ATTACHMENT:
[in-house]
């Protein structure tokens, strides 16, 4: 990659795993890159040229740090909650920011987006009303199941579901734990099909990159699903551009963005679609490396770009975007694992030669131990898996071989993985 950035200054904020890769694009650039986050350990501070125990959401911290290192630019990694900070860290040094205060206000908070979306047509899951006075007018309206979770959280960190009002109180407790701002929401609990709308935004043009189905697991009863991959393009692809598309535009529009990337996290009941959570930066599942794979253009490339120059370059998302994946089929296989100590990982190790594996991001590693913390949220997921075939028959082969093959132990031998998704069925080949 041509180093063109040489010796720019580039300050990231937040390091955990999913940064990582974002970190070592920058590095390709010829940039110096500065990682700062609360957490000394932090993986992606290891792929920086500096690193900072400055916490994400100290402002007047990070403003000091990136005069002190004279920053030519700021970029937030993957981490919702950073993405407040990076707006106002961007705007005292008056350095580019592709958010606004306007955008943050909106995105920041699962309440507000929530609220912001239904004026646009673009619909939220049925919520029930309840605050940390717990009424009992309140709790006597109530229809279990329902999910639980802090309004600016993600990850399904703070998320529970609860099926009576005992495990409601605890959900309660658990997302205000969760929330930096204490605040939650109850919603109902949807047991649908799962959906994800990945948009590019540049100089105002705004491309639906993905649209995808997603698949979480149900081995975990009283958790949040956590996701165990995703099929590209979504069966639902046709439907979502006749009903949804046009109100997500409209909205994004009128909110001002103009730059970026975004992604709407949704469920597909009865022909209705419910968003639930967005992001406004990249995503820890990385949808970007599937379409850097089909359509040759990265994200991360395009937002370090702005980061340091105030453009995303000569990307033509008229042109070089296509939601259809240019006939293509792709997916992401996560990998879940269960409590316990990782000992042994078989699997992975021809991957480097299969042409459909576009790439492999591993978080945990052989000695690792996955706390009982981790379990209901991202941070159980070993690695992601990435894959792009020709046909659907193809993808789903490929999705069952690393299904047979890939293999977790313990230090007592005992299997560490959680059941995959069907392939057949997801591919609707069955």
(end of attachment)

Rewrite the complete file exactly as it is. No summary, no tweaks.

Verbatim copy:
[in-house]
């Protein structure tokens, strides 16, 4: 990659795993890159040229740090909650920011987006009303199941579901734990099909990159699903551009963005679609490396770009975007694992030669131990898996071989993985 950035200054904020890769694009650039986050350990501070125990959401911290290192630019990694900070860290040094205060206000908070979306047509899951006075007018309206979770959280960190009002109180407790701002929401609990709308935004043009189905697991009863991959393009692809598309535009529009990337996290009941959570930066599942794979253009490339120059370059998302994946089929296989100590990982190790594996991001590693913390949220997921075939028959082969093959132990031998998704069925080949 041509180093063109040489010796720019580039300050990231937040390091955990999913940064990582974002970190070592920058590095390709010829940039110096500065990682700062609360957490000394932090993986992606290891792929920086500096690193900072400055916490994400100290402002007047990070403003000091990136005069002190004279920053030519700021970029937030993957981490919702950073993405407040990076707006106002961007705007005292008056350095580019592709958010606004306007955008943050909106995105920041699962309440507000929530609220912001239904004026646009673009619909939220049925919520029930309840605050940390717990009424009992309140709790006597109530229809279990329902999910639980802090309004600016993600990850399904703070998320529970609860099926009576005992495990409601605890959900309660658990997302205000969760929330930096204490605040939650109850919603109902949807047991649908799962959906994800990945948009590019540049100089105002705004491309639906993905649209995808997603698949979480149900081995975990009283958790949040956590996701165990995703099929590209979504069966639902046709439907979502006749009903949804046009109100997500409209909205994004009128909110001002103009730059970026975004992604709407949704469920597909009865022909209705419910968003639930967005992001406004990249995503820890990385949808970007599937379409850097089909359509040759990265994200991360395009937002370090702005980061340091105030453009995303000569990307033509008229042109070089296509939601259809240019006939293509792709997916992401996560990998879940269960409590316990990782000992042994078989699997992975021809991957480097299969042409459909576009790439492999591993978080945990052989000695690792996955706390009982981790379990209901991202941070159980070993690695992601990435894959792009020709046909659907193809993808789903490929999705069952690393299904047979890939293999977790313990230090007592005992299997560490959680059941995959069907392939057949997801591919609707069955």